Washington state's booming wine industry produced a record harvest of wine grapes in 2016 after cooler weather lengthened the growing season, officials said Wednesday.
Last year's harvest in Washington, the second-largest producer of premium wines in the U.S., tallied 270,000 tons, beating the state's previous record of 227,000 tons in 2014, according to the Washington State Wine Commission, which represents licensed wineries and wine grape growers.
As recently as 2012, the state produced just 188,000 tons of grapes.
California is by far the nation's largest wine producer. A preliminary report for 2016 showed that farmers there grew 4 million tons of grapes, up 8.5 percent from the year before but short of a record. California's final report on the grape crush is due March 10.
In Washington, the 2016 haul was up 22 percent from 2015. Red varieties outpaced white, totaling 58 percent of the harvest. Cabernet Sauvignon was the top variety.
"Not only did we see our biggest harvest ever, but it was a great harvest," said Steve Warner, wine commission president. "The weather in eastern Washington cooled down a bit to extend the growing season and allow the grapes some extra time to mature on the vine."
The state has more than 900 wineries, with most of the grapes grown east of the Cascade Range that runs through the middle of the state.
"Our growers and winemakers are extremely excited about these wines," Warner said.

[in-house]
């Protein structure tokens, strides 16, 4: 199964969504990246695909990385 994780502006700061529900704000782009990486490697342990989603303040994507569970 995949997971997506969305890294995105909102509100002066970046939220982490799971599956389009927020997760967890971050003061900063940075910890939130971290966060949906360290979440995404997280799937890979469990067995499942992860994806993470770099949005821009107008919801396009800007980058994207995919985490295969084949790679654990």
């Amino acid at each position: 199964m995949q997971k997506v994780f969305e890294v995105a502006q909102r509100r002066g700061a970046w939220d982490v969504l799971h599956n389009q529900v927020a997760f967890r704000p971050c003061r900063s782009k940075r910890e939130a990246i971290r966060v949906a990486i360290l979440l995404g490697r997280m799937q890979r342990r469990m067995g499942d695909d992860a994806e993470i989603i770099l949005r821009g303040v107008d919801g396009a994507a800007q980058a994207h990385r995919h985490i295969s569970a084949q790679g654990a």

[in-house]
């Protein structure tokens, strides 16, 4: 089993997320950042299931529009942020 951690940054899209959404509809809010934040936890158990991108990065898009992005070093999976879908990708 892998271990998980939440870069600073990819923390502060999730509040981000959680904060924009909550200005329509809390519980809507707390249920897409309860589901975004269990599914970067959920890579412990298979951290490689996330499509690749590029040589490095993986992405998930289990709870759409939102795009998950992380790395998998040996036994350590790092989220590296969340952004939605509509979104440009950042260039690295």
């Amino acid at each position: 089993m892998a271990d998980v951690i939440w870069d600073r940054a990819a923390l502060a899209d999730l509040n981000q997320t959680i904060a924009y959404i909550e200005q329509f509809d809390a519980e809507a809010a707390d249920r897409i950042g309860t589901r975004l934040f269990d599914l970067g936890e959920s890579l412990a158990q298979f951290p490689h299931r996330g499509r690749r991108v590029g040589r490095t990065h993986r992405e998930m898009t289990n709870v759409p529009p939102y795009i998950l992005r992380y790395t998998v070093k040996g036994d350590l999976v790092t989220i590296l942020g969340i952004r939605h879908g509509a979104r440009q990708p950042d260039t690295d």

It was too early to say if the record production will affect wine prices in the future, said Heather Bradshaw, a spokeswoman for the wine commission. Prices depend on the worldwide supply of wine and the quality of the vintage, among other factors, she said.
Production of red varieties showed a substantial increase over the previous year, at 39 percent, while white varieties grew by 3 percent. The largest share of the growth in reds was Cabernet Sauvignon, the commission said.
"We attribute the significant growth of our red varieties, especially Cabernet Sauvignon, to a number of positive outcomes in 2016 compared with the previous year," Warner said. "The 2016 harvest was the result of a near-perfect growing season and higher-than-expected grape yields."
Plus, new vineyard plantings are beginning to produce fruit, a trend that's expected to continue, he said.
Merlot was the second-most popular grape produced in Washington. Chardonnay was the top white and third overall, while Riesling was fourth.
Wine grape growers received an average of $1,157 per ton for all varieties in 2016, an increase of $12 over the previous year. Malbec was the most expensive grape, the commission said.
The preliminary report for California found that average prices for all varieties were $750 per ton, up 11.7 percent from 2015. Chardonnay grapes accounted for the most production in California.
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